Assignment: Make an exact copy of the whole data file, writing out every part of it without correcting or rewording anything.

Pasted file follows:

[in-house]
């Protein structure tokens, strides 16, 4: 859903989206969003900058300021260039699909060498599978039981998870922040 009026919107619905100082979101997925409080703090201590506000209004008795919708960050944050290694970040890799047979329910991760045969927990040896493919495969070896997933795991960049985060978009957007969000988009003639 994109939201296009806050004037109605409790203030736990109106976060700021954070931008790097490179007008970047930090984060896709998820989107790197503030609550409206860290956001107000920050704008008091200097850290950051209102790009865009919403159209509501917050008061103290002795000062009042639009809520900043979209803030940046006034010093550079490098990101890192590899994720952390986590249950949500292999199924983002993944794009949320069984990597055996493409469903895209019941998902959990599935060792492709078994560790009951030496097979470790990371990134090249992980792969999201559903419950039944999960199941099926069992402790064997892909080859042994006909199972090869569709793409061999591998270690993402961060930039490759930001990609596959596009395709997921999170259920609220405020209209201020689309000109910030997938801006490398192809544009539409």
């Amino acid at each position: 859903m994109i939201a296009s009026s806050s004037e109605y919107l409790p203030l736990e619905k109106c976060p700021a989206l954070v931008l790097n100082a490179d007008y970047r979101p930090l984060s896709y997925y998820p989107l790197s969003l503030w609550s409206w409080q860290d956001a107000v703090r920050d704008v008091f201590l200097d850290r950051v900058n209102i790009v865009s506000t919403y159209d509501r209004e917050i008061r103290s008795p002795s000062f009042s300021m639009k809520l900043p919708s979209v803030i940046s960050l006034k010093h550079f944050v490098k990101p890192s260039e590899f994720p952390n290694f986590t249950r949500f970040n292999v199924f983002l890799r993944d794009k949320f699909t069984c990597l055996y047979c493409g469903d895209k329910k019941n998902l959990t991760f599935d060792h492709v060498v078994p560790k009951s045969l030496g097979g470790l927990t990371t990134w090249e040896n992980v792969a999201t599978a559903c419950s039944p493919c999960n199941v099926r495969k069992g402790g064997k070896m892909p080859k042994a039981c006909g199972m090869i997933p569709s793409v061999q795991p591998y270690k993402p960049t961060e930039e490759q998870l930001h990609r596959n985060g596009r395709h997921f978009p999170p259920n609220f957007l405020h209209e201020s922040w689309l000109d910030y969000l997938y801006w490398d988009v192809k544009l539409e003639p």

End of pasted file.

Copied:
[in-house]
């Protein structure tokens, strides 16, 4: 859903989206969003900058300021260039699909060498599978039981998870922040 009026919107619905100082979101997925409080703090201590506000209004008795919708960050944050290694970040890799047979329910991760045969927990040896493919495969070896997933795991960049985060978009957007969000988009003639 994109939201296009806050004037109605409790203030736990109106976060700021954070931008790097490179007008970047930090984060896709998820989107790197503030609550409206860290956001107000920050704008008091200097850290950051209102790009865009919403159209509501917050008061103290002795000062009042639009809520900043979209803030940046006034010093550079490098990101890192590899994720952390986590249950949500292999199924983002993944794009949320069984990597055996493409469903895209019941998902959990599935060792492709078994560790009951030496097979470790990371990134090249992980792969999201559903419950039944999960199941099926069992402790064997892909080859042994006909199972090869569709793409061999591998270690993402961060930039490759930001990609596959596009395709997921999170259920609220405020209209201020689309000109910030997938801006490398192809544009539409």
């Amino acid at each position: 859903m994109i939201a296009s009026s806050s004037e109605y919107l409790p203030l736990e619905k109106c976060p700021a989206l954070v931008l790097n100082a490179d007008y970047r979101p930090l984060s896709y997925y998820p989107l790197s969003l503030w609550s409206w409080q860290d956001a107000v703090r920050d704008v008091f201590l200097d850290r950051v900058n209102i790009v865009s506000t919403y159209d509501r209004e917050i008061r103290s008795p002795s000062f009042s300021m639009k809520l900043p919708s979209v803030i940046s960050l006034k010093h550079f944050v490098k990101p890192s260039e590899f994720p952390n290694f986590t249950r949500f970040n292999v199924f983002l890799r993944d794009k949320f699909t069984c990597l055996y047979c493409g469903d895209k329910k019941n998902l959990t991760f599935d060792h492709v060498v078994p560790k009951s045969l030496g097979g470790l927990t990371t990134w090249e040896n992980v792969a999201t599978a559903c419950s039944p493919c999960n199941v099926r495969k069992g402790g064997k070896m892909p080859k042994a039981c006909g199972m090869i997933p569709s793409v061999q795991p591998y270690k993402p960049t961060e930039e490759q998870l930001h990609r596959n985060g596009r395709h997921f978009p999170p259920n609220f957007l405020h209209e201020s922040w689309l000109d910030y969000l997938y801006w490398d988009v192809k544009l539409e003639p």